9. To be fair some of us do practice international law - but it tends to be international trade law (customs, export controls, corruption of foreign officials, and investor-state dispute settlement) more than international human rights/criminal work.
  10. Not gonna lie. I initially read this as asking about "Certificate Farming"
  11. Given that the vote is nearly 50/50 - it's odd nearly all the comments are on the "nay" side. I was wondering if someone who voted yay to term limits could provide their rationale? As I said, it seems odd to me that you would, prima facie, just exclude anyone from an appointment when they have a load of experience, capability, and expertise in a field. I would definitely support 10 year renewable terms (or heck, I'd actually go with 3-5 year terms that are renewable) - it just seems to me that term limits are generally a bad idea. Earlier we discussed other public employees and it bears questioning - would those that vote for term limits here also advocate for term limits for police officers? Fire fighters? Foreign affairs officers? CBSA agents? What is the line, and why is the line there?
  12. I can't imagine the reason for term limits in general. I mean, can you imagine this applying in any other context, "Look - we know you've spent the last 10 years on this job. And you've accumulated huge amounts of expertise and experience which are relied upon by our clients and partners [read in this case - parties and the judiciary]... but look it's been ten years. Yes, we realize you're still fantastically qualified and highly regarded - but nope, time's up. Goodbye" It just seems wrongheaded that not only will some of the most experienced people be excluded from jobs - but that this exclusion is a feature and not a bug.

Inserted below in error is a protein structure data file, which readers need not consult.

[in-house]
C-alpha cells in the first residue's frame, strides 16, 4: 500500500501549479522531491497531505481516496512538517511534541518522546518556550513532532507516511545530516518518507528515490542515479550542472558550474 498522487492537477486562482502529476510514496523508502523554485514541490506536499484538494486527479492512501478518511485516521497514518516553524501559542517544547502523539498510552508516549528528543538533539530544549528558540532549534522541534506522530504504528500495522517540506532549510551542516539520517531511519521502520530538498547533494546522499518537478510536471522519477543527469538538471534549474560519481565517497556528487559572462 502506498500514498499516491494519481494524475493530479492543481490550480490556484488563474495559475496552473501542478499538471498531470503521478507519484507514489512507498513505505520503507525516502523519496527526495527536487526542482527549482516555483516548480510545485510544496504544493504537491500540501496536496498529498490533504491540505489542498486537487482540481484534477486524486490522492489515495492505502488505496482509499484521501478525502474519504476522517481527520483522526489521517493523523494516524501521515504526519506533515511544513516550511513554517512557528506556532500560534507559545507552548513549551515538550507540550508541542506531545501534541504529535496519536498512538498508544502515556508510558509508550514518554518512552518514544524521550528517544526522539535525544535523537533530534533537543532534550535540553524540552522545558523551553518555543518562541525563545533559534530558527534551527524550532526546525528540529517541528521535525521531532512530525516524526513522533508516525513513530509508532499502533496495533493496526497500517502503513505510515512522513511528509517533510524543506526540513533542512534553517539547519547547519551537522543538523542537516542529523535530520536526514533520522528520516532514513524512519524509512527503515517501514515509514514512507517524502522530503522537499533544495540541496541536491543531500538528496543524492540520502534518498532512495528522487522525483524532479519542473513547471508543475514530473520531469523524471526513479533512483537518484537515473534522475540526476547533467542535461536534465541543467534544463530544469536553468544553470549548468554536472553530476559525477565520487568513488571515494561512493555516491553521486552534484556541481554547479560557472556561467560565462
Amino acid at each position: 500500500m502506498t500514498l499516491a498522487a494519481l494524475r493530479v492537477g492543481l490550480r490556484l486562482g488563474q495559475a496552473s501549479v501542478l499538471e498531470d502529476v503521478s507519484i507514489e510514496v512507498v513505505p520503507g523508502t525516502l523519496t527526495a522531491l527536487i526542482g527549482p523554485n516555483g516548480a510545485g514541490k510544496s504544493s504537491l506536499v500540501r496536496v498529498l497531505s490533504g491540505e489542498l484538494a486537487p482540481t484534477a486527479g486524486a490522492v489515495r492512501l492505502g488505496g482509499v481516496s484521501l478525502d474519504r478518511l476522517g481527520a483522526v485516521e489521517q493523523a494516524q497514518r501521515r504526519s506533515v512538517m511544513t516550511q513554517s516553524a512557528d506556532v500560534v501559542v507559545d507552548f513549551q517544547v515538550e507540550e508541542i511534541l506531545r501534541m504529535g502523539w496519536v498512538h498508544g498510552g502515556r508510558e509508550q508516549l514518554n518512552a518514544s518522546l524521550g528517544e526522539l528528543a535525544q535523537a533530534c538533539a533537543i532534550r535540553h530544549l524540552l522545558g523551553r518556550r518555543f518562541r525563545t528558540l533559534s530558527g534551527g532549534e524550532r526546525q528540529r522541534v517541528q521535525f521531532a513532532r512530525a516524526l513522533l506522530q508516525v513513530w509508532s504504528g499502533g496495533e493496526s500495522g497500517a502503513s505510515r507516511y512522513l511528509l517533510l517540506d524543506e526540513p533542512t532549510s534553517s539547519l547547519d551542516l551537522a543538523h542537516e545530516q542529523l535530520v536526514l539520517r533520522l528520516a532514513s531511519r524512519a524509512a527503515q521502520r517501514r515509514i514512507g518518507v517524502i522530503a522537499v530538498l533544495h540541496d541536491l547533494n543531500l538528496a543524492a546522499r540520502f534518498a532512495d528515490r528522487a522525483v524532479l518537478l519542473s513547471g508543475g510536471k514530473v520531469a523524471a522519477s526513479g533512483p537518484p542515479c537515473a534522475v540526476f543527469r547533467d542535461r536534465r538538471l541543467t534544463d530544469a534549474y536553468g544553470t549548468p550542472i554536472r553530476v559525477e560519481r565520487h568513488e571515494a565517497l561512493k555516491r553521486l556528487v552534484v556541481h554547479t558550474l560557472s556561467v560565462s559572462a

13. Let all who have never dined there be guided by this.
  14. I can't be the only one who got the "Cash money... cash money ya!" song in their head from this thread title.
  15. It's not just cash - it's offsets. You have a very limited selection in housing (indeed, at times you get none) and sometimes the bureaucrats can get pissy (we once had an audit and a whole hullabaloo over whether a particular officer's posting housing was 2 square feet over the limit for their salary level) but you pay substantially lower rent than you ever could here. You also get additional benefits if you happen to have a family - such as equivalent education guarantees (largely in the form of private/international schools whenever you're on posting). Also note - this is to the best of my recall, it's been a few years and from what I've heard the austerity measures the government has taken has hit all branches of the government (including DFAIT) leading to some cutbacks which could change some of the above. I will agree to this wholeheartedly. I can't remember if it was in another thread, or this one that I then decided not to post because I was somewhat onery that day, but if you want to earn a lot of money either become an entrepreneur and take huge risks, or go into the financial banking sector (usually at an i-bank and then make the slide into private equity where the big money typically is) - though that latter path demands an extraordinary constitution and for you to be very good at your job.